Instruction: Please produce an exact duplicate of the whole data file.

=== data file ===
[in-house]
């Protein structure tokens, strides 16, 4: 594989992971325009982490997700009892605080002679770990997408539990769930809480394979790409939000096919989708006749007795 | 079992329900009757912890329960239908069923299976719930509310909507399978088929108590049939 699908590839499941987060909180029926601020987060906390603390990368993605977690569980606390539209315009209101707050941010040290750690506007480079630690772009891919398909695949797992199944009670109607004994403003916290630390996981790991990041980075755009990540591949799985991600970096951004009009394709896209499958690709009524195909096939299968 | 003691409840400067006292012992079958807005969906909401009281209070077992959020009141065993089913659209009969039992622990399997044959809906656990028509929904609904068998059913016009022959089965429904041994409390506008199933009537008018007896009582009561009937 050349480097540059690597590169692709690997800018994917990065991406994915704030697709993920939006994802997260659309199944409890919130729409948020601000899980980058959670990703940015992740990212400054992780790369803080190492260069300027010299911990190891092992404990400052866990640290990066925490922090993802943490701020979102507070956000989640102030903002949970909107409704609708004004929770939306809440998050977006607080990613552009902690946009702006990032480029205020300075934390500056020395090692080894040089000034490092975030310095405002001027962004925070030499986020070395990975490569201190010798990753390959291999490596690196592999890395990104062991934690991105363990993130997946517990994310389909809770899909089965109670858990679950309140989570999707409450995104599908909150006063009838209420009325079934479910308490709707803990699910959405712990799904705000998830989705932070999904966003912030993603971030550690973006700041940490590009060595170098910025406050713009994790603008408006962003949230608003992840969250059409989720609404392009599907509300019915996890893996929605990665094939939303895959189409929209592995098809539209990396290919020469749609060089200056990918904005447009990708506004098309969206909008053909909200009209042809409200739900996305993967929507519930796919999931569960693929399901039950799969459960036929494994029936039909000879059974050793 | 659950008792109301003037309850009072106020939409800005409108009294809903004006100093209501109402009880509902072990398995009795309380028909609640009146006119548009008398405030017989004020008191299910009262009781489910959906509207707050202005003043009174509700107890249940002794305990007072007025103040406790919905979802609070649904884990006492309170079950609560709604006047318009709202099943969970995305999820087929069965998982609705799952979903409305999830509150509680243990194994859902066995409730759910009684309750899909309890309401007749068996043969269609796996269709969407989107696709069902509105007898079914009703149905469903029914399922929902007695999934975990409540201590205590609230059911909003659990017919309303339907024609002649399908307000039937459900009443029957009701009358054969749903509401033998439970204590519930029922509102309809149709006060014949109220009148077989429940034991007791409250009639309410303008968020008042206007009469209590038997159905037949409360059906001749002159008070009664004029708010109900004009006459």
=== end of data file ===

[in-house]
């Protein structure tokens, strides 16, 4: 594989992971325009982490997700009892605080002679770990997408539990769930809480394979790409939000096919989708006749007795 | 079992329900009757912890329960239908069923299976719930509310909507399978088929108590049939 699908590839499941987060909180029926601020987060906390603390990368993605977690569980606390539209315009209101707050941010040290750690506007480079630690772009891919398909695949797992199944009670109607004994403003916290630390996981790991990041980075755009990540591949799985991600970096951004009009394709896209499958690709009524195909096939299968 | 003691409840400067006292012992079958807005969906909401009281209070077992959020009141065993089913659209009969039992622990399997044959809906656990028509929904609904068998059913016009022959089965429904041994409390506008199933009537008018007896009582009561009937 050349480097540059690597590169692709690997800018994917990065991406994915704030697709993920939006994802997260659309199944409890919130729409948020601000899980980058959670990703940015992740990212400054992780790369803080190492260069300027010299911990190891092992404990400052866990640290990066925490922090993802943490701020979102507070956000989640102030903002949970909107409704609708004004929770939306809440998050977006607080990613552009902690946009702006990032480029205020300075934390500056020395090692080894040089000034490092975030310095405002001027962004925070030499986020070395990975490569201190010798990753390959291999490596690196592999890395990104062991934690991105363990993130997946517990994310389909809770899909089965109670858990679950309140989570999707409450995104599908909150006063009838209420009325079934479910308490709707803990699910959405712990799904705000998830989705932070999904966003912030993603971030550690973006700041940490590009060595170098910025406050713009994790603008408006962003949230608003992840969250059409989720609404392009599907509300019915996890893996929605990665094939939303895959189409929209592995098809539209990396290919020469749609060089200056990918904005447009990708506004098309969206909008053909909200009209042809409200739900996305993967929507519930796919999931569960693929399901039950799969459960036929494994029936039909000879059974050793 | 659950008792109301003037309850009072106020939409800005409108009294809903004006100093209501109402009880509902072990398995009795309380028909609640009146006119548009008398405030017989004020008191299910009262009781489910959906509207707050202005003043009174509700107890249940002794305990007072007025103040406790919905979802609070649904884990006492309170079950609560709604006047318009709202099943969970995305999820087929069965998982609705799952979903409305999830509150509680243990194994859902066995409730759910009684309750899909309890309401007749068996043969269609796996269709969407989107696709069902509105007898079914009703149905469903029914399922929902007695999934975990409540201590205590609230059911909003659990017919309303339907024609002649399908307000039937459900009443029957009701009358054969749903509401033998439970204590519930029922509102309809149709006060014949109220009148077989429940034991007791409250009639309410303008968020008042206007009469209590038997159905037949409360059906001749002159008070009664004029708010109900004009006459």